SCOTLAND’S poorest households could be more than £500 a year worse off in 2020 as a result of changes made in Chancellor George Osborne’s budget, new research has found.
While 800,000 households north of the border will have less cash as a result, analysis by the new IPPR Scotland think-tank found there would be more winners than losers, with some 1.3 million households expected to be better off.
But while the richest 20 per cent of households will gain £110 a year by 2020/21, the impact of tax and benefit changes on the poorest 20 per cent of households will see them lose an average of £520 a year.
Single parents will be those worst affected, losing more than £1,500 on average each year, according to the analysis.
The think-tank looked at the impact of changes made by the Chancellor in what was the first Conservative budget for almost two decades, with IPPR Scotland focusing on the effect on households north of the border.
It found that the impact of the new national living wage and planned tax cuts would be vastly outweighed by reductions in tax credits.
Russell Gunson, director of the newly-launched IPPR Scotland, said: “This is the first time that a tax and benefit analysis of George Osborne’s budget has been applied to Scotland and it shows his decisions will have a huge impact on the poorest in Scotland.
“Over 800,000 households will be worse off, with some losing over £500 per year. We have heard a lot about the positive impact of the rising national Minimum Wage, but for low and middle income Scottish families this is vastly outweighed by the negative impact of tax credit reductions.”
The think-tank published its analysis as Scottish Secretary David Mundell said the Scottish Government would be given the power to top up tax credits from 2017, as part of the changes being taken forward in the new Scotland Bill.
Mr Gunson added: “This may be a decision that was made in Westminster, but how it can be reversed in Scotland is a clear challenge to the whole of the Scottish Parliament. As we look ahead to the Scottish Parliament making its spending decisions over the coming months, everyone must have the effects of these decisions, and in-work poverty more generally, in the forefront of their minds.”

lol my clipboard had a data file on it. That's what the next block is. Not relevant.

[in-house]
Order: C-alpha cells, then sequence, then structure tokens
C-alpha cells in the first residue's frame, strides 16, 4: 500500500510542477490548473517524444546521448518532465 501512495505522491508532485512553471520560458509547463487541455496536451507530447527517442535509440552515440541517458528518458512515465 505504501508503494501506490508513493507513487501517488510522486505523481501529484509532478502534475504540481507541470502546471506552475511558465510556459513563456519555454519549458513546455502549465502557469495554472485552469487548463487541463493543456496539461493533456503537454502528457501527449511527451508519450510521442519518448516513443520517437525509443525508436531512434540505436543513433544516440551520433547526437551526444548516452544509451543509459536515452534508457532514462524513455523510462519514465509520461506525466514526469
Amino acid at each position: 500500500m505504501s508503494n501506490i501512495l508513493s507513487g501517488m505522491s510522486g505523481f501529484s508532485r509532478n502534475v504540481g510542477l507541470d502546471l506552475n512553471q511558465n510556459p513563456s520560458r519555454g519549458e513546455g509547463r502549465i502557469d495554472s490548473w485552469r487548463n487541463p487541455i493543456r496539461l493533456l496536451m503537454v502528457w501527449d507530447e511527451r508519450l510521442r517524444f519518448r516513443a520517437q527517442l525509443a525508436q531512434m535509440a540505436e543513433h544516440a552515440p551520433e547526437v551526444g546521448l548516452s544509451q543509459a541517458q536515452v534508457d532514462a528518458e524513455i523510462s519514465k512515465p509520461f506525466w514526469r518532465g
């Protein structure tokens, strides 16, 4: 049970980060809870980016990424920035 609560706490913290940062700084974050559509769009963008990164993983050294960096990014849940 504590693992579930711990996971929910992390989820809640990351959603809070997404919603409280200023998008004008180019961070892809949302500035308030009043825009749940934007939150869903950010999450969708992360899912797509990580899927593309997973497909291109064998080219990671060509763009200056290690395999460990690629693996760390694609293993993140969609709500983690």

SNP MSP, Kevin Stewart, a member of Holyrood’s Welfare Reform Committee, said: “These new figures are the latest to confirm that George Osborne’s summer budget will hit the poorest hardest, with the poorest 20 per cent of households in Scotland losing £520 per year compared to a gain of £110 for the top 20 per cent.
“Despite the Chancellor’s Living Wage con-trick 800,000 people will lose out because of his callous social security cuts - and those who will benefit are concentrated amongst the top 40 per cent of earners.”
He added: “This was not a budget for tackling poverty and raising income - it was a budget for boosting inequality.”
Scottish Labour public services spokesperson Jackie Baillie said the research showed the Conservatives to be “Robin Hood in reverse, taking from the poor to give to the rich”.
She stated: “This expert research has confirmed that the Chancellor’s plans to slash tax credits will hurt the poorest families in Scotland whilst the richest will see more money in their pocket.”
Ms Baillie added: “After five years of the Tory Government and eight years of the SNP Government, the gap between the richest and the rest in our country is still unacceptably high, these cuts will only make it worse.”
Scottish Liberal Democrat leader Willie Rennie said: “It is no surprise that the first true blue Tory budget in 18 years will see the rich get richer and the poor get poorer. The attack on tax credits will have a hugely damaging impact on families working hard to make ends meet. That is the reality of what the Tories are doing.”
He added that Scottish Tory leader Ruth Davidson “cannot wash her hands of these damaging cuts”, with Mr Rennie stating: “She needs to tell her colleagues to end their bone-headed, ideological attacks on working families.”